The rest of the menu is sectioned into salads, street food, and main courses. Mendez wanted to offer a few basic dishes for the less adventurous eaters, so he chose to serve build-your-own tacos and his take on a cheeseburger, which includes your choice of chicken, pork belly, or a beef patty topped with slaw, lettuce, onion, tomato, crushed potato chips, and a fried egg. It is monstrous. And to make it even larger, diners can double or triple their meat options.

From the list of street foods, my favorite would be the Pepito, a sandwich with the choice of carne asada or shredded chicken, topped with slaw, crushed potato chips, cheese, ketchup and mayo. A similar version of this sandwich is the Patacon, which has the same toppings served open-faced on top of crispy fried plantains. Both dishes made me reminisce about my childhood, and drizzling on the additional house sauces elevated them into the ideal comfort food.

There are two main house sauces to request, along with a third secret sauce for those who crave spice. Guasacaca is a green sauce made of guacamole. The garlic sauce is a white sauce with the base of mayo, cilantro, and garlic. The off-menu hot sauce is spicy enough to come with a verbal heat warning. Each of these sauces was created to change the flavor profile of every bite. Mendez referred to this concept as “sauce then eat.” He said using a sauce to elevate a dish comes naturally in his culture, especially when eating arepas and experiencing the beauty of the crunch of the cornmeal with the flavor of the sauces. He has 15 other sauces he wants to add to the menu, one being a sweet corn sauce that specifically compliments the burger.

 

The best-selling main dishes would be the Bandeja Paisa, a rice and beans plate including seasoned ground beef, fried pork belly, a fried egg, avocado, plantains, and arepa, or the Parrilla Mixta, a grilled meat platter featuring a variety of meats and sauces, french fries, and fried arepas. Both are perfect for the adventurous eater who wishes to try a little bit of everything.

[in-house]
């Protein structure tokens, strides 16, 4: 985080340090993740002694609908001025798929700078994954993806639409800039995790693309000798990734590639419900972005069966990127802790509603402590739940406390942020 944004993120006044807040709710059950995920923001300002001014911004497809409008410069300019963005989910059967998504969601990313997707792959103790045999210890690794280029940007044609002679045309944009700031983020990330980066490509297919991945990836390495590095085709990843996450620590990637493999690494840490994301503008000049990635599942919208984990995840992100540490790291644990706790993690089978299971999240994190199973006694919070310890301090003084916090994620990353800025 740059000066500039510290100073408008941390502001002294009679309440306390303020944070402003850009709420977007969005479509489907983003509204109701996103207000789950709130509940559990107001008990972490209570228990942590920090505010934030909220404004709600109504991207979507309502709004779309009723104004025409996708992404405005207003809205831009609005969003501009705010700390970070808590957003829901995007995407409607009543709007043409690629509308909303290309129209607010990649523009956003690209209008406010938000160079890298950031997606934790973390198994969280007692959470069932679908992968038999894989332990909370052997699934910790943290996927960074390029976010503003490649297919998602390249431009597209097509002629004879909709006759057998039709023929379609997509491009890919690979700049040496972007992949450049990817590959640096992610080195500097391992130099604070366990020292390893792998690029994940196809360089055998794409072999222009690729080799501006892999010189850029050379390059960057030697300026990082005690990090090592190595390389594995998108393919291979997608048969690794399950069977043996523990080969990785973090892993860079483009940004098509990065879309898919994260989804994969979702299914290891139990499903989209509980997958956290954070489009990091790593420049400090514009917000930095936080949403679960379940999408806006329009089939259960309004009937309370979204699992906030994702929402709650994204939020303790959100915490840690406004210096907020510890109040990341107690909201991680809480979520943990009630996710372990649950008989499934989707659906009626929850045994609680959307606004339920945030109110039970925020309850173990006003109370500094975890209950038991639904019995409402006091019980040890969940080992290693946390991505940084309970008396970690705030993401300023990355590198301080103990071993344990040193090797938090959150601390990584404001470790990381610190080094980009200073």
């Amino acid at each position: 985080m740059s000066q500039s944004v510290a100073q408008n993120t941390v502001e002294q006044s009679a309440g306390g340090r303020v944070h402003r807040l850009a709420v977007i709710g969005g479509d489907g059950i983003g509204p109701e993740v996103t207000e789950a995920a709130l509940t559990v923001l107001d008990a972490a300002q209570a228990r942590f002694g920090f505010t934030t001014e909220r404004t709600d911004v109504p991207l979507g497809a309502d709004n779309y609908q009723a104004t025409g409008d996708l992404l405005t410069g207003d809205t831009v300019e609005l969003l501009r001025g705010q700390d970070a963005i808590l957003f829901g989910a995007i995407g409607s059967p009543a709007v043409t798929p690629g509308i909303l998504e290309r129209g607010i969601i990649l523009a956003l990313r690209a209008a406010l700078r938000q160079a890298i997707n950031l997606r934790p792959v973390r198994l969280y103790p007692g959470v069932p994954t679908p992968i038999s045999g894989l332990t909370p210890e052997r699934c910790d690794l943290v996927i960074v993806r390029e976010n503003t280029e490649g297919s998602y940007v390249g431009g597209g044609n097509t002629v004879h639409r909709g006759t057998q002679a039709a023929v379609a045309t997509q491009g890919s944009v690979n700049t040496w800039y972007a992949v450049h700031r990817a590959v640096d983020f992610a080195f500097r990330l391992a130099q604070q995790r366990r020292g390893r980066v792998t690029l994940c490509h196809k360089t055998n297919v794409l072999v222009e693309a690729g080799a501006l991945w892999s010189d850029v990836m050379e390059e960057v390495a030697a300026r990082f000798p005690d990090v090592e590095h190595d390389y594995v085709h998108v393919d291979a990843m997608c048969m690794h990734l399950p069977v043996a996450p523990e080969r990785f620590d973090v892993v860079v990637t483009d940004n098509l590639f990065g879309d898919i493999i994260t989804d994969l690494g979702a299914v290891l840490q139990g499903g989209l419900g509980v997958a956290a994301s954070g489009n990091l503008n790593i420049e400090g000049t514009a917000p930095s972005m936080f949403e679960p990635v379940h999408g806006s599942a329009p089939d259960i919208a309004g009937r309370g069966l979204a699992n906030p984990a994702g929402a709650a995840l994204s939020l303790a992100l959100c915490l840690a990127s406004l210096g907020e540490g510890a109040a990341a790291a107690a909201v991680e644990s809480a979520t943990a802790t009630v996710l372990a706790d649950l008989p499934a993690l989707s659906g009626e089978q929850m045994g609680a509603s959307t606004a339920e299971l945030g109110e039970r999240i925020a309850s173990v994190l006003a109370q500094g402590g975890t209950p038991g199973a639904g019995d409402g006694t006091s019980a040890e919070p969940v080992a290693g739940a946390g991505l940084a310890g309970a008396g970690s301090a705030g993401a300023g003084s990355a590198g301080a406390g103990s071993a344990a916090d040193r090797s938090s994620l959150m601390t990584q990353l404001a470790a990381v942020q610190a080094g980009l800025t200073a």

Milkshakes have been a huge part of Venezuelan culture and Mendez loves featuring milkshakes inspired by current events and holidays, such as Christmas, Husker football, and the World Cup. These towering milkshakes start with a base of chocolate or vanilla milkshake topped with a heap of Nutella, more ice cream, and a rotation of donuts, ice cream bars, and the envied Tres Leches Cake. Another secret, the Tres Leches Cake is made in-house, and when available, can be ordered on its own. Mendez said his favorite reason for offering milkshakes is he loves seeing everyone’s eyes pop. “Even a 60-year-old looks at the milkshake the same way a 4-year-old would.”

Along with the joy-filled milkshakes, Mendez is overwhelmed by the response Omaha has made to his restaurant. “A family of five were all eating arepas and I almost cried seeing it as this was the food that I ate as a kid.” He explained that arepas are made to be eaten any meal of the day. The dough is made simply, but the filling is what makes it special, and that is why the restaurant offers a variety of fillings for its arepas, including a vegan arepa stuffed with black beans, plantains, avocado and slaw.

Recently, The Hunger Block began offering takeout orders through Door Dash and will be part of Uber Eats soon. A weekend brunch menu will be coming in a few months, and it will feature build-your-own breakfast tacos and arepas. Catering is another recent option.

Mendez said he would not be surprised if there were additional locations of The Hunger Block in the future, or even more restaurant concepts opened by him as well. He has considered the possibility of Espana being part of the city again, too. “When creating concepts and seeing people react to it, believing in the dream that you had years ago or a month ago when you were at home scratching your head about the risk, the best payback that you get is when people see and understand the vision, and enjoy it.”